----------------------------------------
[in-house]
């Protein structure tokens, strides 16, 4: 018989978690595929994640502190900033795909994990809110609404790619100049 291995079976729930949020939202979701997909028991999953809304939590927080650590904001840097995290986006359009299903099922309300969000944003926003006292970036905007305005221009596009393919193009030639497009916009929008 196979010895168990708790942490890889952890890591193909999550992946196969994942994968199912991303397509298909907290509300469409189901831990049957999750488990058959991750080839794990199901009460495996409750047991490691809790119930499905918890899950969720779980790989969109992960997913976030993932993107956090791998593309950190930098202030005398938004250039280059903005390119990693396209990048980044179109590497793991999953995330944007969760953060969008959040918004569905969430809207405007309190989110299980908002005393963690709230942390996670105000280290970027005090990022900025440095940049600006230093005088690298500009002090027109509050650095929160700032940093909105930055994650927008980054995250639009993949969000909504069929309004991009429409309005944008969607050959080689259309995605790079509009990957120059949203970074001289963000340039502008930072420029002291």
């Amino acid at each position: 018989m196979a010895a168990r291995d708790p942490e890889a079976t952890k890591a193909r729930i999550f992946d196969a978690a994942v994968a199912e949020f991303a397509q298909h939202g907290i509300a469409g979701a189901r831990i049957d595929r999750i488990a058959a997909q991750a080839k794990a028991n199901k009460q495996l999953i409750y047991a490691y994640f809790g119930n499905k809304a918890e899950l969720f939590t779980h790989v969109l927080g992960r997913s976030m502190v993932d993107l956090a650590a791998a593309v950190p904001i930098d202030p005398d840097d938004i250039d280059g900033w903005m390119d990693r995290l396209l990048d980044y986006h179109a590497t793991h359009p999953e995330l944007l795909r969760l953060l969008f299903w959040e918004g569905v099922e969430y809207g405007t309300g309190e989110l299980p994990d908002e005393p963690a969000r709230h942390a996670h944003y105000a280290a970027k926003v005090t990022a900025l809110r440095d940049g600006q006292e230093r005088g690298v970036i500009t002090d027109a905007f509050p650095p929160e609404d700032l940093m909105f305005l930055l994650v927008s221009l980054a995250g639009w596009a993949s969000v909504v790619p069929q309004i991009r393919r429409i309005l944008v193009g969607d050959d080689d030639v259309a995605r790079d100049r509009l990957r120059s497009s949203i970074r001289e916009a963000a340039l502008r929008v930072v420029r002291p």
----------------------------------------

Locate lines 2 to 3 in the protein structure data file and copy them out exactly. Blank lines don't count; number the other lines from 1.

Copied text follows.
């Protein structure tokens, strides 16, 4: 018989978690595929994640502190900033795909994990809110609404790619100049 291995079976729930949020939202979701997909028991999953809304939590927080650590904001840097995290986006359009299903099922309300969000944003926003006292970036905007305005221009596009393919193009030639497009916009929008 196979010895168990708790942490890889952890890591193909999550992946196969994942994968199912991303397509298909907290509300469409189901831990049957999750488990058959991750080839794990199901009460495996409750047991490691809790119930499905918890899950969720779980790989969109992960997913976030993932993107956090791998593309950190930098202030005398938004250039280059903005390119990693396209990048980044179109590497793991999953995330944007969760953060969008959040918004569905969430809207405007309190989110299980908002005393963690709230942390996670105000280290970027005090990022900025440095940049600006230093005088690298500009002090027109509050650095929160700032940093909105930055994650927008980054995250639009993949969000909504069929309004991009429409309005944008969607050959080689259309995605790079509009990957120059949203970074001289963000340039502008930072420029002291």
């Amino acid at each position: 018989m196979a010895a168990r291995d708790p942490e890889a079976t952890k890591a193909r729930i999550f992946d196969a978690a994942v994968a199912e949020f991303a397509q298909h939202g907290i509300a469409g979701a189901r831990i049957d595929r999750i488990a058959a997909q991750a080839k794990a028991n199901k009460q495996l999953i409750y047991a490691y994640f809790g119930n499905k809304a918890e899950l969720f939590t779980h790989v969109l927080g992960r997913s976030m502190v993932d993107l956090a650590a791998a593309v950190p904001i930098d202030p005398d840097d938004i250039d280059g900033w903005m390119d990693r995290l396209l990048d980044y986006h179109a590497t793991h359009p999953e995330l944007l795909r969760l953060l969008f299903w959040e918004g569905v099922e969430y809207g405007t309300g309190e989110l299980p994990d908002e005393p963690a969000r709230h942390a996670h944003y105000a280290a970027k926003v005090t990022a900025l809110r440095d940049g600006q006292e230093r005088g690298v970036i500009t002090d027109a905007f509050p650095p929160e609404d700032l940093m909105f305005l930055l994650v927008s221009l980054a995250g639009w596009a993949s969000v909504v790619p069929q309004i991009r393919r429409i309005l944008v193009g969607d050959d080689d030639v259309a995605r790079d100049r509009l990957r120059s497009s949203i970074r001289e916009a963000a340039l502008r929008v930072v420029r002291p």